We identify the trace source by its name (that’s the value we passed to TraceSource’s constructor) and set a switch saying that we’re interested in messages of severity “Information” and higher. It gives you great flexibility – you can, say, log only errors in production environments and switch to more details only when needed and only for the trace source related to the failing component.

Then we add one listener which writes messages received from the trace source to a text file. You can have several listeners for a single source, listeners shared between sources etc. See Trace Listeners on MSDN to learn a bit more about various types of listeners.

Dynamics AX 2012

If you create .NET libraries to be used by AX as part of an AX process itself, the approach is exactly the same – you’ll create and use a trace source in your library and configure listeners in Ax32.exe.config (if the library is used by AX client) or Ax32Serv.exe.config (for AOS). Naturally, you can also listen to events recorded by existing libraries, such as WCF. (It sometimes helps me a lot, just note that you can’t configure diagnostics in endpoint configuration, you have to do that in AOS configuration).

Furthermore, you can use exactly the same approach in X++ via .NET Interop – our example mentioned before as C# is also valid X++ code:

System.Diagnostics.TraceSource ts = new System.Diagnostics.TraceSource("Goshoom.DemoApplication");

If X++ code doesn’t run in CIL, there is a performance penalty when invoking calls via .NET Interop. It’s nothing you have to care about if you do few calls, but it may cause troubles if it’s used in huge loops, for instance.


Infolog messages created in AX are also automatically passed to a trace source and you can use usual techniques to log them. If you look at the MSDN article about propagating infolog messages to Event Log, you will recognize the pattern described before:

    <trace autoflush="true"/>
      <source name="Microsoft.Dynamics.Kernel.Client.DiagnosticLog-Infolog"
          <add name="EventLog" 
               initializeData="Dynamics Infolog"/>
          <add name="TextFile" 

We have two listeners there (writing messages to Event Log and to a text file) for messages received from Microsoft.Dynamics.Kernel.Client.DiagnosticLog-Infolog trace source.

Let’s try another type of listener – XmlWriterTraceListener:

<add initializeData="infolog.svclog" type="System.Diagnostics.XmlWriterTraceListener"
    name="xmlListener" traceOutputOptions="DateTime, Callstack" />

You can open such files in any text or XML editor, but there is one more option – Service Trace Viewer. I intentionally used .svclog extension instead of .xml, because .svclog files are associated with Service Trace Viewer. If you don’t have it installed, you can get it as part of Windows SDK. See how it looks like:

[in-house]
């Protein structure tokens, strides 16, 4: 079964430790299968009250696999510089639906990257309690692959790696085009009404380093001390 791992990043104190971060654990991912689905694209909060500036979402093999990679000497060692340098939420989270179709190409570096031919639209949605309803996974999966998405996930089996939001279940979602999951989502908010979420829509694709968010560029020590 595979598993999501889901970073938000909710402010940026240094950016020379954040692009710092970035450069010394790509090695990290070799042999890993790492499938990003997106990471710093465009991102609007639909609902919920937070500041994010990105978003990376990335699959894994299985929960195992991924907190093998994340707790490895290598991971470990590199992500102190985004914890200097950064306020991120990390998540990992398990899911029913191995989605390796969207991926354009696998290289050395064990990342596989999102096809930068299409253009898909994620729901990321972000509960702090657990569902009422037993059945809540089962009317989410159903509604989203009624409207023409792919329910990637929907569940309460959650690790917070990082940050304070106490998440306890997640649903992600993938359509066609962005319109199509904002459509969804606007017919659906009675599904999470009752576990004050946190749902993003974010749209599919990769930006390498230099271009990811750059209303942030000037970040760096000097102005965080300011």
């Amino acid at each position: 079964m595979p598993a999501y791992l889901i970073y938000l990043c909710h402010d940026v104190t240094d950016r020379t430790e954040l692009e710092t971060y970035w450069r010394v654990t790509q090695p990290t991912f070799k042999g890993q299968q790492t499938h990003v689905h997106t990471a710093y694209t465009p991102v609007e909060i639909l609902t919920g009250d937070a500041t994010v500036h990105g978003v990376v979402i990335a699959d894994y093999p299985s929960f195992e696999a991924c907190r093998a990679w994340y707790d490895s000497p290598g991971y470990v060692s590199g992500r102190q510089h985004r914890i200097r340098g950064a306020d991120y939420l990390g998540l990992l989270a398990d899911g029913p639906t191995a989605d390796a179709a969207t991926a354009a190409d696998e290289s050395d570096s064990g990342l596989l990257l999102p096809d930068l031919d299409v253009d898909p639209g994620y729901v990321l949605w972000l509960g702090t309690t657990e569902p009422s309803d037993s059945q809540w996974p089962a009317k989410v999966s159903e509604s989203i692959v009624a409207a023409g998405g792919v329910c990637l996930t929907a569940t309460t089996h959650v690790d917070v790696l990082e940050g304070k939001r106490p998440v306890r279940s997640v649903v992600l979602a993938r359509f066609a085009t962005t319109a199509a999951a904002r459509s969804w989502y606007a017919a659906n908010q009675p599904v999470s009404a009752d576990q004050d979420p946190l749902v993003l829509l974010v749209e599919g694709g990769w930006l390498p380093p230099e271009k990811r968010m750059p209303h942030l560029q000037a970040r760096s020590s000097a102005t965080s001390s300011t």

Service Viewer - Infolog

It has a lot of great features regarding visualization, filtering, opening several trace files in the same time (e.g. client and AOS or multiple AOSes) and so on. You may not appreciate that too much when working with infolog messages, but it’s extremely useful when things start to be a bit more complicated.

I selected Callstack as one of output options – let’s look at what we get from AX:

at System.Environment.GetStackTrace(Exception e, Boolean needFileInfo)
at System.Environment.get_StackTrace()
at System.Diagnostics.TraceEventCache.get_Callstack()
at System.Diagnostics.XmlWriterTraceListener.WriteFooter(TraceEventCache eventCache)
at System.Diagnostics.XmlWriterTraceListener.TraceEvent(TraceEventCache eventCache, String source, TraceEventType eventType, Int32 id, String message)
at System.Diagnostics.TraceSource.TraceEvent(TraceEventType eventType, Int32 id, String message)
at Microsoft.Dynamics.Kernel.Client.DiagnosticLog.AddInfologMessage(TraceEventType eventType, Int32 errorType, String message)
at Microsoft.Dynamics.Kernel.Client.DiagnosticLogWrapper.AddInfologMessage(DiagnosticLogWrapper* , Int32 errorType, Char* message)
at System.Windows.Forms.UnsafeNativeMethods.CallWindowProc(IntPtr wndProc, IntPtr hWnd, Int32 msg, IntPtr wParam, IntPtr lParam)
at System.Windows.Forms.NativeWindow.DefWndProc(Message& m)
at Microsoft.Dynamics.Kernel.Client.NativeWindowWithEvents.WndProc(Message& m)
at System.Windows.Forms.NativeWindow.Callback(IntPtr hWnd, Int32 msg, IntPtr wparam, IntPtr lparam)
at _wWinMainCRTStartup()

If you expected an X++ call stack, this must be a huge disappointment. All what we get is a sequence of .NET architecture calls that as some point call X++ (CallWindowProc()). Although it makes a good sense, it renders the log much less useful than it usually would be. Normally we want to know where exactly an event occured.

We can’t change the call stack generated by .NET – it’s even correct, it’s just not what we want. But we can make a workaround – we can create an additional trace message containing the X++ call stack. We’ll make following changes to the Info class:

    System.Diagnostics.TraceSource ts;
    ts = new System.Diagnostics.TraceSource("Microsoft.Dynamics.Kernel.Client.DiagnosticLog-Infolog");
private void addTraceCallstack(str _txt)
    str msg = _txt + " - Callstack";
    container c = xSession::xppCallStack();
    str path;
    int i;
    boolean found;
    for (i = 1; i <= conLen(c); i += 2)
        path = conPeek(c, i);
        path = substr(path, strfind(path,'\\',1,strlen(path)), strlen(path));
        if (found)
            msg += strFmt("\n%1 [%2]", conPeek(c, i), conPeek(c, i+1));
            if (path == #ClassesPath+'\\'+classstr(Global)+'\\'+staticmethodstr(Global, info) ||
                path == #ClassesPath+'\\'+classstr(Global)+'\\'+staticmethodstr(Global, error)||
                path == #ClassesPath+'\\'+classstr(Global)+'\\'+staticmethodstr(Global, warning) ||
                path == #ClassesPath+'\\'+classstr(Global)+'\\'+staticmethodstr(Global, checkFailed))
                found = true;
    ts.TraceEvent(System.Diagnostics.TraceEventType::Verbose, 0, msg);
Exception add()
    Exception ex;
    //return super(_exception, (buildprefix?getprefix():'')+_txt);
    ex = super(_exception, (buildprefix?getprefix():'')+_txt);
    return ex;

We’ve created a new TraceSource instance with the same name as used for standard infologs, which is completely valid. In addTraceCallstack(), we get X++ callstack, drop calls related to infolog handling, format the message and log it as a trace event of type Verbose. This method is triggered by add(), after processing the infolog message itself.

Any infolog message logged through the tracing infrastructure will be followed by another massage with X++ call stack.

Infolog - Callstack You’ll have to set switchValue in configuration file to Verbose. You could also log the call stack with the same severity as the original message – it’s all up to you.

If you don’t have enough, you can also check some new features for tracing in .NET 4.5.